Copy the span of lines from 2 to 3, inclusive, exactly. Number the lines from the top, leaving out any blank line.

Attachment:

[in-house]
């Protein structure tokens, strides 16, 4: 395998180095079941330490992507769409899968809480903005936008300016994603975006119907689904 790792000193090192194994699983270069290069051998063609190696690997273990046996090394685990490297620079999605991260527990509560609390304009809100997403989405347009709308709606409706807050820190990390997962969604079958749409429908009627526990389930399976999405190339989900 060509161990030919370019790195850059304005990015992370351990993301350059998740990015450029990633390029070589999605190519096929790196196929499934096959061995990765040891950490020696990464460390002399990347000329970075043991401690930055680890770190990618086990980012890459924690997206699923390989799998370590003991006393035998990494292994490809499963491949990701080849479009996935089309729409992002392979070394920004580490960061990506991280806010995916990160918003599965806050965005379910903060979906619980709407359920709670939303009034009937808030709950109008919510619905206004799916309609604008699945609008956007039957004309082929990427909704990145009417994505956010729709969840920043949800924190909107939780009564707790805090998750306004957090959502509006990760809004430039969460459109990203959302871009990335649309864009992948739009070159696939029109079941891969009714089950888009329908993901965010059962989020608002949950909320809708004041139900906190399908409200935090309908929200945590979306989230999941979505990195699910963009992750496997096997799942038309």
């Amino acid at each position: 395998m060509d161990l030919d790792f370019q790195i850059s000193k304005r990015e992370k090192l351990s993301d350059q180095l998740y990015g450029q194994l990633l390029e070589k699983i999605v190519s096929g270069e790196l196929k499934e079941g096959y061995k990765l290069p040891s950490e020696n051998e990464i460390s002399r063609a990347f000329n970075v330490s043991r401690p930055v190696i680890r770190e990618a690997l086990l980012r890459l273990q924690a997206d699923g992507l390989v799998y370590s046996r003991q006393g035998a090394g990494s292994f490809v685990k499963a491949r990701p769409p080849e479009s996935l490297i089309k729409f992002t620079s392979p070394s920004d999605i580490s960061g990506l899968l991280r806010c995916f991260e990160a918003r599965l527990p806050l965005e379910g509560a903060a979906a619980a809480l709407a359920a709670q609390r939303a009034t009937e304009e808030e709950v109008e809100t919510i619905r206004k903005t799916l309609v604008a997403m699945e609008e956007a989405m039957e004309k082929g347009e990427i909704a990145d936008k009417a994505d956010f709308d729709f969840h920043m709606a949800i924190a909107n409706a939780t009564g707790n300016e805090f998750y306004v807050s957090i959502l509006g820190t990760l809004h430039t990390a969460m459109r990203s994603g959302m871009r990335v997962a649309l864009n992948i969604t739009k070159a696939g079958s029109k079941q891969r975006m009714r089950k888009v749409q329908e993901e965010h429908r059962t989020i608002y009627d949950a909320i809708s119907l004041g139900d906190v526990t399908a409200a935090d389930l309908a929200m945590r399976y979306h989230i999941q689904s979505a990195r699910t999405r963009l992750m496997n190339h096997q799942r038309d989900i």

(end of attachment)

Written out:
């Protein structure tokens, strides 16, 4: 395998180095079941330490992507769409899968809480903005936008300016994603975006119907689904 790792000193090192194994699983270069290069051998063609190696690997273990046996090394685990490297620079999605991260527990509560609390304009809100997403989405347009709308709606409706807050820190990390997962969604079958749409429908009627526990389930399976999405190339989900 060509161990030919370019790195850059304005990015992370351990993301350059998740990015450029990633390029070589999605190519096929790196196929499934096959061995990765040891950490020696990464460390002399990347000329970075043991401690930055680890770190990618086990980012890459924690997206699923390989799998370590003991006393035998990494292994490809499963491949990701080849479009996935089309729409992002392979070394920004580490960061990506991280806010995916990160918003599965806050965005379910903060979906619980709407359920709670939303009034009937808030709950109008919510619905206004799916309609604008699945609008956007039957004309082929990427909704990145009417994505956010729709969840920043949800924190909107939780009564707790805090998750306004957090959502509006990760809004430039969460459109990203959302871009990335649309864009992948739009070159696939029109079941891969009714089950888009329908993901965010059962989020608002949950909320809708004041139900906190399908409200935090309908929200945590979306989230999941979505990195699910963009992750496997096997799942038309």
């Amino acid at each position: 395998m060509d161990l030919d790792f370019q790195i850059s000193k304005r990015e992370k090192l351990s993301d350059q180095l998740y990015g450029q194994l990633l390029e070589k699983i999605v190519s096929g270069e790196l196929k499934e079941g096959y061995k990765l290069p040891s950490e020696n051998e990464i460390s002399r063609a990347f000329n970075v330490s043991r401690p930055v190696i680890r770190e990618a690997l086990l980012r890459l273990q924690a997206d699923g992507l390989v799998y370590s046996r003991q006393g035998a090394g990494s292994f490809v685990k499963a491949r990701p769409p080849e479009s996935l490297i089309k729409f992002t620079s392979p070394s920004d999605i580490s960061g990506l899968l991280r806010c995916f991260e990160a918003r599965l527990p806050l965005e379910g509560a903060a979906a619980a809480l709407a359920a709670q609390r939303a009034t009937e304009e808030e709950v109008e809100t919510i619905r206004k903005t799916l309609v604008a997403m699945e609008e956007a989405m039957e004309k082929g347009e990427i909704a990145d936008k009417a994505d956010f709308d729709f969840h920043m709606a949800i924190a909107n409706a939780t009564g707790n300016e805090f998750y306004v807050s957090i959502l509006g820190t990760l809004h430039t990390a969460m459109r990203s994603g959302m871009r990335v997962a649309l864009n992948i969604t739009k070159a696939g079958s029109k079941q891969r975006m009714r089950k888009v749409q329908e993901e965010h429908r059962t989020i608002y009627d949950a909320i809708s119907l004041g139900d906190v526990t399908a409200a935090d389930l309908a929200m945590r399976y979306h989230i999941q689904s979505a990195r699910t999405r963009l992750m496997n190339h096997q799942r038309d989900i």